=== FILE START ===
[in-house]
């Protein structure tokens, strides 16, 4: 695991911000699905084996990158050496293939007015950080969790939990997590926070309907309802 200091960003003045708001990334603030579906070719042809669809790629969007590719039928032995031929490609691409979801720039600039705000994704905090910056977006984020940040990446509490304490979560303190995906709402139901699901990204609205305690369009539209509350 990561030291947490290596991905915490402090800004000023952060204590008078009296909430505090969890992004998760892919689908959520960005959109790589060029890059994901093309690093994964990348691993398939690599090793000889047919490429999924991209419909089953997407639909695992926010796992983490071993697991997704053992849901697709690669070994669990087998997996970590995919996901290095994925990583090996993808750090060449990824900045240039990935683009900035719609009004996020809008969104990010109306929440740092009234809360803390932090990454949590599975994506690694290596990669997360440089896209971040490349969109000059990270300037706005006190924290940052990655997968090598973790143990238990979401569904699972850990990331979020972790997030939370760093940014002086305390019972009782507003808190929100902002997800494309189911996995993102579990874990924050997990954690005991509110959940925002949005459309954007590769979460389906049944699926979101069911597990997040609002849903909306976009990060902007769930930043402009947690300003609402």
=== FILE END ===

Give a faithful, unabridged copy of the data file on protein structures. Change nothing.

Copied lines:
[in-house]
């Protein structure tokens, strides 16, 4: 695991911000699905084996990158050496293939007015950080969790939990997590926070309907309802 200091960003003045708001990334603030579906070719042809669809790629969007590719039928032995031929490609691409979801720039600039705000994704905090910056977006984020940040990446509490304490979560303190995906709402139901699901990204609205305690369009539209509350 990561030291947490290596991905915490402090800004000023952060204590008078009296909430505090969890992004998760892919689908959520960005959109790589060029890059994901093309690093994964990348691993398939690599090793000889047919490429999924991209419909089953997407639909695992926010796992983490071993697991997704053992849901697709690669070994669990087998997996970590995919996901290095994925990583090996993808750090060449990824900045240039990935683009900035719609009004996020809008969104990010109306929440740092009234809360803390932090990454949590599975994506690694290596990669997360440089896209971040490349969109000059990270300037706005006190924290940052990655997968090598973790143990238990979401569904699972850990990331979020972790997030939370760093940014002086305390019972009782507003808190929100902002997800494309189911996995993102579990874990924050997990954690005991509110959940925002949005459309954007590769979460389906049944699926979101069911597990997040609002849903909306976009990060902007769930930043402009947690300003609402």